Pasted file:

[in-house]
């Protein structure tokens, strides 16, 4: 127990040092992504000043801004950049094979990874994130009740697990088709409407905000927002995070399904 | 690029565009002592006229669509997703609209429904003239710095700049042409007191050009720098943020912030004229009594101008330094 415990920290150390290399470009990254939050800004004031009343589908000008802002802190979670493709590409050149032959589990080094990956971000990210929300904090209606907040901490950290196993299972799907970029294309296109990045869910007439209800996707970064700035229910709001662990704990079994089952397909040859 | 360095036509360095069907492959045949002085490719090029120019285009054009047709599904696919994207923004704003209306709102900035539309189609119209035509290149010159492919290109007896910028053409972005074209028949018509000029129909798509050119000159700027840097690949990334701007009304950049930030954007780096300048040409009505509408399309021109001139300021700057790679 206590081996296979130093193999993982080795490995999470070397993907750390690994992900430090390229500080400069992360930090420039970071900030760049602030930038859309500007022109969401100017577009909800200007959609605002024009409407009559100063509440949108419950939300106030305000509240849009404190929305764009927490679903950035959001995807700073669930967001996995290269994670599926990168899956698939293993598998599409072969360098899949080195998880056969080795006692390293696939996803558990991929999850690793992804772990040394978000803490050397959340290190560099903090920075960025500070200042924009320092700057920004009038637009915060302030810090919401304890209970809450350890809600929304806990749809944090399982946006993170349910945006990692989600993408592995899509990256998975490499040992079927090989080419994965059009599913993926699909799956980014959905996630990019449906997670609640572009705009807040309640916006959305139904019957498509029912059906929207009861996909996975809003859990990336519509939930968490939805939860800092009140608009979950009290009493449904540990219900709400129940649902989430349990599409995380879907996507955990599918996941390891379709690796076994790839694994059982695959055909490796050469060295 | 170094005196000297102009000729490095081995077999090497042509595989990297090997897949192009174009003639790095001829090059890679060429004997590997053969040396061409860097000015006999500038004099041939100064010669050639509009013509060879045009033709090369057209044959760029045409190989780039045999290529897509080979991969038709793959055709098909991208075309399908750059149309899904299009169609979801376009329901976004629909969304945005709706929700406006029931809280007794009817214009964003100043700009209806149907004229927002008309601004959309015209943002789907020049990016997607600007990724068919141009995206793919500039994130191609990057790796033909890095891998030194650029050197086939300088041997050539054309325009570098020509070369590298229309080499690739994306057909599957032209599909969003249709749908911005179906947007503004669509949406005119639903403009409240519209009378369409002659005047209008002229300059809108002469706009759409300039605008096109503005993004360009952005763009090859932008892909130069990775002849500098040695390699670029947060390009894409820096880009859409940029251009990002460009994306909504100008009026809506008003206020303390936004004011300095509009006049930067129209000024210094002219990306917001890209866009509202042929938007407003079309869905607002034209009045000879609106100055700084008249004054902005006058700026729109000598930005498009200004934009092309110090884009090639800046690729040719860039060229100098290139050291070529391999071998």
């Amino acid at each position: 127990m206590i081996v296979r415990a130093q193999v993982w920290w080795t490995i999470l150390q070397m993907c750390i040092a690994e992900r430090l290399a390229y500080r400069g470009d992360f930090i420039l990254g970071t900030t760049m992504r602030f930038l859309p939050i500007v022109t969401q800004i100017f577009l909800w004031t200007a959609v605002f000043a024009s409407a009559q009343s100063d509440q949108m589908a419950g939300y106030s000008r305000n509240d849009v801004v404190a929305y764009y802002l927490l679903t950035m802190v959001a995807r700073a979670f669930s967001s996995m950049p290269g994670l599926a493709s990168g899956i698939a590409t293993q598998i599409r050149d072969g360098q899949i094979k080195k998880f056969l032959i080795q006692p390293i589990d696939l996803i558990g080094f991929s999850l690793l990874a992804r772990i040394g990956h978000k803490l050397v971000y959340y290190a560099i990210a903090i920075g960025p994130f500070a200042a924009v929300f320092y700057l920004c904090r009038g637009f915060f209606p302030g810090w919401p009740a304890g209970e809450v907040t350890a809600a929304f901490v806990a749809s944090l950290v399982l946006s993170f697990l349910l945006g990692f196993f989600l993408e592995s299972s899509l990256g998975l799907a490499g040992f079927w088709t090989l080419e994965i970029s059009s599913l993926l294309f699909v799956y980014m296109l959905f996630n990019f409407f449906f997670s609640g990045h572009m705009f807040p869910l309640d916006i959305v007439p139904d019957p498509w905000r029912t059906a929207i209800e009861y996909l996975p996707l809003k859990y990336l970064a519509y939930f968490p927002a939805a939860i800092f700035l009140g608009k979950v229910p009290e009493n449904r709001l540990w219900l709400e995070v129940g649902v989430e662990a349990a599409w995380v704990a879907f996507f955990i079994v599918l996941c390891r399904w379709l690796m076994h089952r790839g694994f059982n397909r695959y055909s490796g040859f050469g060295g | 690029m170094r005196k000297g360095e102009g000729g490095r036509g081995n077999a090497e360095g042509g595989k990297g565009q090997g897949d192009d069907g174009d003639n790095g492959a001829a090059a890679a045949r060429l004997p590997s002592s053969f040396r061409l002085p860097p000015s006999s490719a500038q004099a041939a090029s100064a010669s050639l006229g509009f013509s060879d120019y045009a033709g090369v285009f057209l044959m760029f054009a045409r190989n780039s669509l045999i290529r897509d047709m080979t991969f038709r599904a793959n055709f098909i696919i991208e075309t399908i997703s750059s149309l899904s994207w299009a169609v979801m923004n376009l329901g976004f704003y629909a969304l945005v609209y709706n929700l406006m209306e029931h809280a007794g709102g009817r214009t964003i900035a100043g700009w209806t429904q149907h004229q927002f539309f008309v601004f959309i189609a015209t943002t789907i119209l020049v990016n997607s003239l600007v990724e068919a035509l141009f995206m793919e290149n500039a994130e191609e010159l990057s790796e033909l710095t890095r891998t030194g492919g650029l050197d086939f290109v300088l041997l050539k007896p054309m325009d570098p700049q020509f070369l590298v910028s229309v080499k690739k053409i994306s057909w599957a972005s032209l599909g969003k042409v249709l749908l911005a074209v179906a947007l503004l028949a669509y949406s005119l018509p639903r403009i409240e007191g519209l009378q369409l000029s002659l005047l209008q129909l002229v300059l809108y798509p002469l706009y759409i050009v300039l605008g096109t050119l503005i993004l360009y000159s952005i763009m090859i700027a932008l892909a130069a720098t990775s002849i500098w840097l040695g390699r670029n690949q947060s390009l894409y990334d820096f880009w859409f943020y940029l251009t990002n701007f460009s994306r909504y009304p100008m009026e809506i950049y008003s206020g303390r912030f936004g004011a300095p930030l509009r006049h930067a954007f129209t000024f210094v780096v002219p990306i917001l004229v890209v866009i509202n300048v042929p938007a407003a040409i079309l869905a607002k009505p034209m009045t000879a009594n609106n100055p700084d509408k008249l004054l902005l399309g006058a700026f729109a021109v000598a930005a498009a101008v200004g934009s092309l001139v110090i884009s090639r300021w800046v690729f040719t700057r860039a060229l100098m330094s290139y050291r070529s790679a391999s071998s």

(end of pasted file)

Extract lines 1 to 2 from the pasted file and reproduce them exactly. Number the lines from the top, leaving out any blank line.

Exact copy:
[in-house]
């Protein structure tokens, strides 16, 4: 127990040092992504000043801004950049094979990874994130009740697990088709409407905000927002995070399904 | 690029565009002592006229669509997703609209429904003239710095700049042409007191050009720098943020912030004229009594101008330094 415990920290150390290399470009990254939050800004004031009343589908000008802002802190979670493709590409050149032959589990080094990956971000990210929300904090209606907040901490950290196993299972799907970029294309296109990045869910007439209800996707970064700035229910709001662990704990079994089952397909040859 | 360095036509360095069907492959045949002085490719090029120019285009054009047709599904696919994207923004704003209306709102900035539309189609119209035509290149010159492919290109007896910028053409972005074209028949018509000029129909798509050119000159700027840097690949990334701007009304950049930030954007780096300048040409009505509408399309021109001139300021700057790679 206590081996296979130093193999993982080795490995999470070397993907750390690994992900430090390229500080400069992360930090420039970071900030760049602030930038859309500007022109969401100017577009909800200007959609605002024009409407009559100063509440949108419950939300106030305000509240849009404190929305764009927490679903950035959001995807700073669930967001996995290269994670599926990168899956698939293993598998599409072969360098899949080195998880056969080795006692390293696939996803558990991929999850690793992804772990040394978000803490050397959340290190560099903090920075960025500070200042924009320092700057920004009038637009915060302030810090919401304890209970809450350890809600929304806990749809944090399982946006993170349910945006990692989600993408592995899509990256998975490499040992079927090989080419994965059009599913993926699909799956980014959905996630990019449906997670609640572009705009807040309640916006959305139904019957498509029912059906929207009861996909996975809003859990990336519509939930968490939805939860800092009140608009979950009290009493449904540990219900709400129940649902989430349990599409995380879907996507955990599918996941390891379709690796076994790839694994059982695959055909490796050469060295 | 170094005196000297102009000729490095081995077999090497042509595989990297090997897949192009174009003639790095001829090059890679060429004997590997053969040396061409860097000015006999500038004099041939100064010669050639509009013509060879045009033709090369057209044959760029045409190989780039045999290529897509080979991969038709793959055709098909991208075309399908750059149309899904299009169609979801376009329901976004629909969304945005709706929700406006029931809280007794009817214009964003100043700009209806149907004229927002008309601004959309015209943002789907020049990016997607600007990724068919141009995206793919500039994130191609990057790796033909890095891998030194650029050197086939300088041997050539054309325009570098020509070369590298229309080499690739994306057909599957032209599909969003249709749908911005179906947007503004669509949406005119639903403009409240519209009378369409002659005047209008002229300059809108002469706009759409300039605008096109503005993004360009952005763009090859932008892909130069990775002849500098040695390699670029947060390009894409820096880009859409940029251009990002460009994306909504100008009026809506008003206020303390936004004011300095509009006049930067129209000024210094002219990306917001890209866009509202042929938007407003079309869905607002034209009045000879609106100055700084008249004054902005006058700026729109000598930005498009200004934009092309110090884009090639800046690729040719860039060229100098290139050291070529391999071998």